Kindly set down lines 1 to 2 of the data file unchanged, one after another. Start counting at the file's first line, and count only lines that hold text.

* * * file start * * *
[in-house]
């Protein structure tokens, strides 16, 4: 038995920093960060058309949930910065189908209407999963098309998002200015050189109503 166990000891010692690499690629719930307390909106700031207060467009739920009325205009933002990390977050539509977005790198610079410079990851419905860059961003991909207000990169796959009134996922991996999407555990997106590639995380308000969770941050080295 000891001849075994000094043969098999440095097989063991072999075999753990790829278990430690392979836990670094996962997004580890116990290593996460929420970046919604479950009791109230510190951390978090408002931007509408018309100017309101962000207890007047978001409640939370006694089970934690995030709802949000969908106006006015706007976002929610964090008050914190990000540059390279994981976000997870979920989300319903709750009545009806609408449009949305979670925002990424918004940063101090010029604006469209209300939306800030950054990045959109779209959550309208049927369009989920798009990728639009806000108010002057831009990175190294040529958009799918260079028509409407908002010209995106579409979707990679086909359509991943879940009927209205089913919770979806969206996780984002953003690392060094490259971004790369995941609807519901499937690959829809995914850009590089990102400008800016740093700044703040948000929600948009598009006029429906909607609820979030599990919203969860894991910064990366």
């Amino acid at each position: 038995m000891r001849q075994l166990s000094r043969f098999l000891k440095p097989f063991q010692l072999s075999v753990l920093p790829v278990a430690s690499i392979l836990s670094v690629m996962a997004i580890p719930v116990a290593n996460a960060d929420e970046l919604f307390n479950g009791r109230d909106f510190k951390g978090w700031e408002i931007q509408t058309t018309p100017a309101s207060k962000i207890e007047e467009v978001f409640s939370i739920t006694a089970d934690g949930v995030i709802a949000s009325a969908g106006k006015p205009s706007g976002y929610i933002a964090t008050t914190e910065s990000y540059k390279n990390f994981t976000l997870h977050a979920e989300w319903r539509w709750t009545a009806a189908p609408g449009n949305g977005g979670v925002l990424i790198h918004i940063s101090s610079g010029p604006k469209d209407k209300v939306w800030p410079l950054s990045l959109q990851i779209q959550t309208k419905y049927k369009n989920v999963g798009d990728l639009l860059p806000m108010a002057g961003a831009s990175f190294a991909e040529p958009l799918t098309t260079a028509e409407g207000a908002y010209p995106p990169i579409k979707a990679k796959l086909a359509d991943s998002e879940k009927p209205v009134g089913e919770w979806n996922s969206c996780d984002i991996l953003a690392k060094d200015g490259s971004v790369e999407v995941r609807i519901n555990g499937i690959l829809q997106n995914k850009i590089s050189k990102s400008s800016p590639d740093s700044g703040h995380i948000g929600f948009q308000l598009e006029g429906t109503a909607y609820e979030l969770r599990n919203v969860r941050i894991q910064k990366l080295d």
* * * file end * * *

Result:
[in-house]
């Protein structure tokens, strides 16, 4: 038995920093960060058309949930910065189908209407999963098309998002200015050189109503 166990000891010692690499690629719930307390909106700031207060467009739920009325205009933002990390977050539509977005790198610079410079990851419905860059961003991909207000990169796959009134996922991996999407555990997106590639995380308000969770941050080295 000891001849075994000094043969098999440095097989063991072999075999753990790829278990430690392979836990670094996962997004580890116990290593996460929420970046919604479950009791109230510190951390978090408002931007509408018309100017309101962000207890007047978001409640939370006694089970934690995030709802949000969908106006006015706007976002929610964090008050914190990000540059390279994981976000997870979920989300319903709750009545009806609408449009949305979670925002990424918004940063101090010029604006469209209300939306800030950054990045959109779209959550309208049927369009989920798009990728639009806000108010002057831009990175190294040529958009799918260079028509409407908002010209995106579409979707990679086909359509991943879940009927209205089913919770979806969206996780984002953003690392060094490259971004790369995941609807519901499937690959829809995914850009590089990102400008800016740093700044703040948000929600948009598009006029429906909607609820979030599990919203969860894991910064990366």